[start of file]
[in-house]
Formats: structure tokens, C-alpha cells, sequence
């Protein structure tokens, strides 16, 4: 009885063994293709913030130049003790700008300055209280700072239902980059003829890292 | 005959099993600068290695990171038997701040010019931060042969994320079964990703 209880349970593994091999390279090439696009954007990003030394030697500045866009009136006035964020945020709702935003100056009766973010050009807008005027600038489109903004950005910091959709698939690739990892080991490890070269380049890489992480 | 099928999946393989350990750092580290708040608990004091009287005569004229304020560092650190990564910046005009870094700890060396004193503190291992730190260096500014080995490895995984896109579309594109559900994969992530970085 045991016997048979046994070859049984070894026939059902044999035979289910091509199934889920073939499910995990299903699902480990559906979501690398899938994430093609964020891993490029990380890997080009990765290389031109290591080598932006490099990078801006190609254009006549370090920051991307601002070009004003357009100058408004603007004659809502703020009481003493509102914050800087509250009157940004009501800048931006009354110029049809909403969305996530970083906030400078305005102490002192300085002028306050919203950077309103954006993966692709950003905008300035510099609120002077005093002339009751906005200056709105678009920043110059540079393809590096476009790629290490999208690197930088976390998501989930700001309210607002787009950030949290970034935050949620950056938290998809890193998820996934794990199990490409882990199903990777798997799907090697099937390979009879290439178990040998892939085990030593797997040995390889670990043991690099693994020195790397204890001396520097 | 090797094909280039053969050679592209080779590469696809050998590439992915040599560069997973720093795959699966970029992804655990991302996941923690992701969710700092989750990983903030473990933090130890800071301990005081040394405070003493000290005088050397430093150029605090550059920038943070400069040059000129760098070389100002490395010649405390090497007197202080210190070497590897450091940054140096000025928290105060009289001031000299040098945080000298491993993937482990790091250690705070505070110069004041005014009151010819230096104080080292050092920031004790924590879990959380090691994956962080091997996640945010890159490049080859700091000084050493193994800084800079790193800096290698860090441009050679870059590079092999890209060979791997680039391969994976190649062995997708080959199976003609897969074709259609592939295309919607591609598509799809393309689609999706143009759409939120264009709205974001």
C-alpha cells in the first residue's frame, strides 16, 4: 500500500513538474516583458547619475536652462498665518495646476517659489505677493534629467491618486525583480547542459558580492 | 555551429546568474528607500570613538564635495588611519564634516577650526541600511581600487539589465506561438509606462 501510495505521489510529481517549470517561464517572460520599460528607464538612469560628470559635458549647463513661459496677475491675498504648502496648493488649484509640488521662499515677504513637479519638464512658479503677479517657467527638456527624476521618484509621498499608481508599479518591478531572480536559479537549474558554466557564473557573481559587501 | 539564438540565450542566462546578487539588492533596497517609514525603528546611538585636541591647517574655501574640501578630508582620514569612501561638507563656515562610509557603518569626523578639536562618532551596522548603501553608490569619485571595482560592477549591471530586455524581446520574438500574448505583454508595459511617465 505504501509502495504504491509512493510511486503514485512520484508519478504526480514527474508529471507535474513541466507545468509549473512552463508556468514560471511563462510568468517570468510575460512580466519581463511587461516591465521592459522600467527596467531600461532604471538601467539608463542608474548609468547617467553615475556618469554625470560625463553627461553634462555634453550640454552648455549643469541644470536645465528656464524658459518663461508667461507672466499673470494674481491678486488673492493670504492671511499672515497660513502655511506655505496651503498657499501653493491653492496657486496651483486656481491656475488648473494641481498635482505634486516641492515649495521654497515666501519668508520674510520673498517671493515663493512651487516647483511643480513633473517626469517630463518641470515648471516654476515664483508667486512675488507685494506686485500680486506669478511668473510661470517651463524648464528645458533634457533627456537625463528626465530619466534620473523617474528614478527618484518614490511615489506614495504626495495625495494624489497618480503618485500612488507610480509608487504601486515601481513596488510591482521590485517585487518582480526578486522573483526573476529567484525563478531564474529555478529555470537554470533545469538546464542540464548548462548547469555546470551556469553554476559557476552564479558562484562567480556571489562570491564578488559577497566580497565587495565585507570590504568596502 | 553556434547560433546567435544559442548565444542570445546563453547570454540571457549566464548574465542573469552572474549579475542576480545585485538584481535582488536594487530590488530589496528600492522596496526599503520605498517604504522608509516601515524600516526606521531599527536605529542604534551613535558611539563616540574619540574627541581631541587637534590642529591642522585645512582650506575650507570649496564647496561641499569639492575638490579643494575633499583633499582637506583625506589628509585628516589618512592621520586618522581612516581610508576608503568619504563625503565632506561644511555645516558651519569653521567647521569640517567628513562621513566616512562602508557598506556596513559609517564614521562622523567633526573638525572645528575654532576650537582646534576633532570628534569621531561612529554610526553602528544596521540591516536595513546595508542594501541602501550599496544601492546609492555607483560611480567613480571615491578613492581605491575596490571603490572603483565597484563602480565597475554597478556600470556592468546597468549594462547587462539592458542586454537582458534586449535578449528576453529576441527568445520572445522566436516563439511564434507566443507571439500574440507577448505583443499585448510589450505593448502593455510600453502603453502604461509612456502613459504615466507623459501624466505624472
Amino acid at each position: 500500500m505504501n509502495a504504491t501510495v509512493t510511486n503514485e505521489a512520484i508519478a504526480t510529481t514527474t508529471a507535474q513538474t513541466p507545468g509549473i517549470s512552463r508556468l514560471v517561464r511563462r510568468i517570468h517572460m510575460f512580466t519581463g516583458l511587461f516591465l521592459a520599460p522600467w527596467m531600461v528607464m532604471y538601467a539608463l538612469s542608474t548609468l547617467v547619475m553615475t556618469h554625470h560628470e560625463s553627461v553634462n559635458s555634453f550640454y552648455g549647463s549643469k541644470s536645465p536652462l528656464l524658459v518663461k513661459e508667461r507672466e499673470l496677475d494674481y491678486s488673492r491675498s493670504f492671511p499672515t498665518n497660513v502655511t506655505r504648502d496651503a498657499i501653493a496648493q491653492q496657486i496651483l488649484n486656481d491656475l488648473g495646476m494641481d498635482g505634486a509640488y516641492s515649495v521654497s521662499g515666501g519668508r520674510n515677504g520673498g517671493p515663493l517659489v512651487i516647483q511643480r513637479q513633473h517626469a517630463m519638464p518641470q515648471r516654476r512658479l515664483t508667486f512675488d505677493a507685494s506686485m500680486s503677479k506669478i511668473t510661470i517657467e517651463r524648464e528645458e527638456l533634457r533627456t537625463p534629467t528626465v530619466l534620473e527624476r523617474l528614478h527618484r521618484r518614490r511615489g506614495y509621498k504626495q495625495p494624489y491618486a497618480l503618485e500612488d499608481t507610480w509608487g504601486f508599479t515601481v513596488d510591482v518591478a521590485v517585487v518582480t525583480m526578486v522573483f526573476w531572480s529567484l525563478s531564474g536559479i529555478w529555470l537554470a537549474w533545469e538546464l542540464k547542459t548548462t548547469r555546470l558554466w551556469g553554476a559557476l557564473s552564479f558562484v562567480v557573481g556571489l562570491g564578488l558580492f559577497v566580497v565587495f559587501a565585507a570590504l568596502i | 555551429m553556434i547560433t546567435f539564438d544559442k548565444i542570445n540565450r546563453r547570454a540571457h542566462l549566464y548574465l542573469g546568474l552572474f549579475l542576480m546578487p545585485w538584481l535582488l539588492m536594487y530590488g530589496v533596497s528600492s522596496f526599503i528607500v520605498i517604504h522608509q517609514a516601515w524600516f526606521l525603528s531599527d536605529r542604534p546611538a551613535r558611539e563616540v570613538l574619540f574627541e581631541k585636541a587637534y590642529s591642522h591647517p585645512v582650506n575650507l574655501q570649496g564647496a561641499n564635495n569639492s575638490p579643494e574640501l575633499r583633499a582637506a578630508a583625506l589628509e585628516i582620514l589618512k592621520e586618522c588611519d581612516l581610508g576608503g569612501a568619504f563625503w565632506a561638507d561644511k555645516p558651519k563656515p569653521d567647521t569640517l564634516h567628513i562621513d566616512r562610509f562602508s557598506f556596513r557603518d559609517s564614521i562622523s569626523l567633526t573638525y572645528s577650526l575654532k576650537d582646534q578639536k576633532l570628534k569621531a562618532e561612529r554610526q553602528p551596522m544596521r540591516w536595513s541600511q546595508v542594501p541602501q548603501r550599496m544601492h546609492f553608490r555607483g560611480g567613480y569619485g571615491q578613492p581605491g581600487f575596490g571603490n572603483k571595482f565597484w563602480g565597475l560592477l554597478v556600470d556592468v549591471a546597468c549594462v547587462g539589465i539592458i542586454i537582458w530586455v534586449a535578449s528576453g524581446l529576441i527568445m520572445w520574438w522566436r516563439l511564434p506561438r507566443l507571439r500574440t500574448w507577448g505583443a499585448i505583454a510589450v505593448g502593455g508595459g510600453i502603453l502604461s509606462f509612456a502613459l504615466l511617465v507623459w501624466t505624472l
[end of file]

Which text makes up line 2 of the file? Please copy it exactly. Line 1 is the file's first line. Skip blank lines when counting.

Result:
Formats: structure tokens, C-alpha cells, sequence